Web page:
How Covid-19 has changed life in foreign workers' dorms in S'pore

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In April 2020, Singapore raced to quell the spike in Covid-19 cases, especially at foreign worker dormitories. Today, while still unable to travel into the community, workers say their living situation has improved.

When the Covid-19 outbreak hit dormitories in Singapore last year, conditions in the living quarters were pinpointed as a reason for the spike in cases.

A year after dorm cases hit a daily high, Insight looks at how dormitory living has been transformed even as the fight against Covid-19 continues to be felt daily by the workers living in the quarters, with the timeline for workers to return to the community unclear given the latest spate of cases.

How life has changed for migrant workers since Covid-19 cases peaked in 2020

Covid-19 cases in migrant worker dormitories had been close to zero for months and plans were in place for rules to be relaxed, but a recent flare-up at Westlite Woodlands has thrown a spanner in the works.

Speaking at a press conference on Thursday (April 22), Second Minister for Manpower Tan See Leng said there were plans for some easing of restrictions for migrant workers and dormitories.

"But given the fact that today we have got new variants of concern, and I think you can see that we have also got this new number of cases that have come up, we've decided to put it on hold for a while," he said.

"We hope that you can help us to garner support and also patience from the migrant workers, from the employers towards our measures, and we will do everything possible in a very careful, measured and calibrated way once the numbers are down again."


More space in rooms, but migrant workers yearn to go out to relax

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When officers from the Ministry of Manpower visited dormitories for inspections, it tended to be an officious affair. With the pandemic, what was a fairly detached relationship between dorm operators, workers and MOM has become more collaborative.

Before the pandemic hit migrant worker dormitories hard last year, Indian construction foreman Mathiyalagan Kathikeyan used to share a room with 11 other people.

Now, there are only eight others in his room.

He misses going out on Sundays to meet his friends, and visiting East Coast Park and Little India. Now, he has to apply for an exit pass to visit a recreation centre, which he does once every few weeks.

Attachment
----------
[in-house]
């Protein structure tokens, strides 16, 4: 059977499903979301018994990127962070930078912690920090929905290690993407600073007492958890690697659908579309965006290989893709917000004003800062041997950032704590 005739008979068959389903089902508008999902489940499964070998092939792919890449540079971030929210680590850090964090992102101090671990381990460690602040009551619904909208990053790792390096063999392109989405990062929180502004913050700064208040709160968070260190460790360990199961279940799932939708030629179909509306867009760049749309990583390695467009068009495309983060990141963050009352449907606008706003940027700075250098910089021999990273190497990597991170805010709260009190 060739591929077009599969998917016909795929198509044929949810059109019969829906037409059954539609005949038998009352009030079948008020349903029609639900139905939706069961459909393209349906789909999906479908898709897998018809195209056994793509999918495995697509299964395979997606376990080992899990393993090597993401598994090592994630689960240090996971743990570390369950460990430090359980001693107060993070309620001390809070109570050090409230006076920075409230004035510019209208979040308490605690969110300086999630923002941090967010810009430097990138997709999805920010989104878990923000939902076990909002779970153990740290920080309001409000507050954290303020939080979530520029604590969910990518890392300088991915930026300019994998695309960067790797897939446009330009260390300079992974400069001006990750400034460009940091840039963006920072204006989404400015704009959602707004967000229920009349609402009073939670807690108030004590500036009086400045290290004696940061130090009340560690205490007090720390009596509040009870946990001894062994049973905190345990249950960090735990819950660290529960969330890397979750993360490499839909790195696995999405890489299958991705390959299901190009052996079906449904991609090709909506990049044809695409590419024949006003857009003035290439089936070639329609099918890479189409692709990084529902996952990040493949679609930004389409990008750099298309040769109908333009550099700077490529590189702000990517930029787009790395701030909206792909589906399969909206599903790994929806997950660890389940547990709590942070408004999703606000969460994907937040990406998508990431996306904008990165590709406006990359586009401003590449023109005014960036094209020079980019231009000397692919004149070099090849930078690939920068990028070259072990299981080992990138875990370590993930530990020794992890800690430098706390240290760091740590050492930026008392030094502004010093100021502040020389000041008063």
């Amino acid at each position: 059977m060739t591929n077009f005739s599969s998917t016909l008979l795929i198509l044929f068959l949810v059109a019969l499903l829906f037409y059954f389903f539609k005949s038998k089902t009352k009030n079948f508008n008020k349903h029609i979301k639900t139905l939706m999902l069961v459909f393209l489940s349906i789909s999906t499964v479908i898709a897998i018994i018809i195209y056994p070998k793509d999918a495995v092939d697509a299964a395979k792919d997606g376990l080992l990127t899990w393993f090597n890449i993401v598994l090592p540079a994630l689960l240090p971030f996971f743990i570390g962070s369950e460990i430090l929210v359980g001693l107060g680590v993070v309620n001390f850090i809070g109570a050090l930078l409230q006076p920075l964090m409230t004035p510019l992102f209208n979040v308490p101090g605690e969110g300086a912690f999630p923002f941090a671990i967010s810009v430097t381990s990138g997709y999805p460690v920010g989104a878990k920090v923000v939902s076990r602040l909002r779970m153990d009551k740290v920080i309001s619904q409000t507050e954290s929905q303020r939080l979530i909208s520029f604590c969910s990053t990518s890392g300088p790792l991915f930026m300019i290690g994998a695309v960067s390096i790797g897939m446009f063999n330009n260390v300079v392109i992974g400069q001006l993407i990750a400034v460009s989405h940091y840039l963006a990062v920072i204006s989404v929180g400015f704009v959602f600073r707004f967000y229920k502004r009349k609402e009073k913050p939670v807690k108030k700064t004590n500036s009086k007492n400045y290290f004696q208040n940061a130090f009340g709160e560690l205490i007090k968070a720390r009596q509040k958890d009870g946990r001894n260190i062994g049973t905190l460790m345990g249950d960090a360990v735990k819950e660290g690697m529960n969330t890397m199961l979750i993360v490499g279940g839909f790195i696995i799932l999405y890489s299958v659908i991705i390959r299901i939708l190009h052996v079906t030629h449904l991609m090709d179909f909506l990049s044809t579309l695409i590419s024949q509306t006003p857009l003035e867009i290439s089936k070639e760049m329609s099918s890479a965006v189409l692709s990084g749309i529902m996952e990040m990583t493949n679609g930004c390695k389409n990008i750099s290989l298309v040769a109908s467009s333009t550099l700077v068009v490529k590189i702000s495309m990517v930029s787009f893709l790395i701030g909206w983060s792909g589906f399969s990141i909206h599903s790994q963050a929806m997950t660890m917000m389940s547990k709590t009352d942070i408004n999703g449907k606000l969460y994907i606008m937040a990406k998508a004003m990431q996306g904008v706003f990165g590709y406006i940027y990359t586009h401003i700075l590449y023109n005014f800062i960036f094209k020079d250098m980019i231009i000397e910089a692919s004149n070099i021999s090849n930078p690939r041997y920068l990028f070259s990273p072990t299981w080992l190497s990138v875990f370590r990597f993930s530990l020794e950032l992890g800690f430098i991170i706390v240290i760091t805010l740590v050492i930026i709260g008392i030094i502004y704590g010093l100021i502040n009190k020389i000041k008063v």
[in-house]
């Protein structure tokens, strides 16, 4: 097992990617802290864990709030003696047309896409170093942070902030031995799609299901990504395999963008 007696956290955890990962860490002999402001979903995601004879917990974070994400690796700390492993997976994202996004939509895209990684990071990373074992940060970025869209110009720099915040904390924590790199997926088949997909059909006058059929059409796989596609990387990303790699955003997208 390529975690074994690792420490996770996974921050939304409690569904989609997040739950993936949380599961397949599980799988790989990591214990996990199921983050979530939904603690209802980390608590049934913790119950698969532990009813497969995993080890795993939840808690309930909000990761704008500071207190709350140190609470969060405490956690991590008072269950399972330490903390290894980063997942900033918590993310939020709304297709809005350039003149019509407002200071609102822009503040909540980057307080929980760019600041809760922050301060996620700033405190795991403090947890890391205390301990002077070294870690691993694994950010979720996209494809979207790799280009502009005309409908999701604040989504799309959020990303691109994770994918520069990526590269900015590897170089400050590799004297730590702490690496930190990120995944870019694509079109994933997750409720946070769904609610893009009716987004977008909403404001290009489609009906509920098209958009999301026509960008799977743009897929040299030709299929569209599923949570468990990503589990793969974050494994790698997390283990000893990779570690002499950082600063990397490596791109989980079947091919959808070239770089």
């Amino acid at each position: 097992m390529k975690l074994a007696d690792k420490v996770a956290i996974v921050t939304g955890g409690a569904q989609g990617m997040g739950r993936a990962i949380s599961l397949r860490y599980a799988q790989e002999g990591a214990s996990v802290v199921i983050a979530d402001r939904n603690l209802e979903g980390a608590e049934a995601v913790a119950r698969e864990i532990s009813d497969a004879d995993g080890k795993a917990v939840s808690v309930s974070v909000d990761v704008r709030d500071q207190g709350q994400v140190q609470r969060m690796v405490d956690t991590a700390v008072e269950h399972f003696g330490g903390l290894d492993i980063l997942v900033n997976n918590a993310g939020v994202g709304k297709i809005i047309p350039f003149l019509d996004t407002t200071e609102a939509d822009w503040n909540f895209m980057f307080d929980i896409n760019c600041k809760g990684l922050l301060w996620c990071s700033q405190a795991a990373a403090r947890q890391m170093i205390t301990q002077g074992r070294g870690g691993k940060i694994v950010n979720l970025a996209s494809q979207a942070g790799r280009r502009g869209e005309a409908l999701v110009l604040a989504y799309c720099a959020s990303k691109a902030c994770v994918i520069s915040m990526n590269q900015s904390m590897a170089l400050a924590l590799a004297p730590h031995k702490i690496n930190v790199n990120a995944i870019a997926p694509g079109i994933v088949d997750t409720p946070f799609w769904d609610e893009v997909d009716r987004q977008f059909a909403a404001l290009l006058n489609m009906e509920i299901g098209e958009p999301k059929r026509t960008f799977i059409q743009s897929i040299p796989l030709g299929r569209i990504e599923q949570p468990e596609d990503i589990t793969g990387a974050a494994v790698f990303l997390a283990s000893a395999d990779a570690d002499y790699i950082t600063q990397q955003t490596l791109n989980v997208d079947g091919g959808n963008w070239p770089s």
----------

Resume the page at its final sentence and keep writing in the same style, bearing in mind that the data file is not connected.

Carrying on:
Singapore workers adapt to safety steps but labour crunch an issue

Like clockwork, marine worker Miah Md Liton, 34, checks in using SafeEntry and takes his temperature when he arrives at his workplace in Shipyard Road at 7am.

At a daily briefing before he starts his work, which involves fixing and welding pipes for ships, the Bangladeshi is reminded to keep a safe distance of at least 1m from his co-workers.

His safety helmet is marked with red tape, another reminder that he and his colleagues from a different-coloured zone cannot mingle or have lunch together.


New infections mean freer rest days are some way off

It was a rainy night last Saturday (April 17), and Terusan Recreation Centre in Pioneer was buzzing with activity.

Migrant workers were spotted making a beeline for a row of shops at the centre, leaving with bulging bags of fresh produce or sporting new haircuts.

In the beer garden, many relaxed over cans of Kingfisher and Kalyani Black Label, popular brands of Indian beer. Others drifted towards the football pitch, where a four-on-four game - the largest currently allowed under Singapore's safe distancing measures - was under way.


Purpose-built dorms now 60% filled, down from 88% a year ago

The average occupancy in purpose-built dormitories (PBDs) for migrant workers is around 60 per cent of their maximum limit today, down from 88 per cent a year ago, the authorities said on Friday.

This is because some workers have moved into new quick-build dorms (QBDs) and construction temporary quarters (CTQs), while others have returned home, the Ministry of Manpower (MOM) and Ministry of National Development (MND) told The Straits Times.

Since April last year, when Covid-19 cases in dorms hit a peak of more than 1,000 a day, additional sites and bed spaces have been added to house about 60,000 migrant workers so as to reduce the density of existing dorms.


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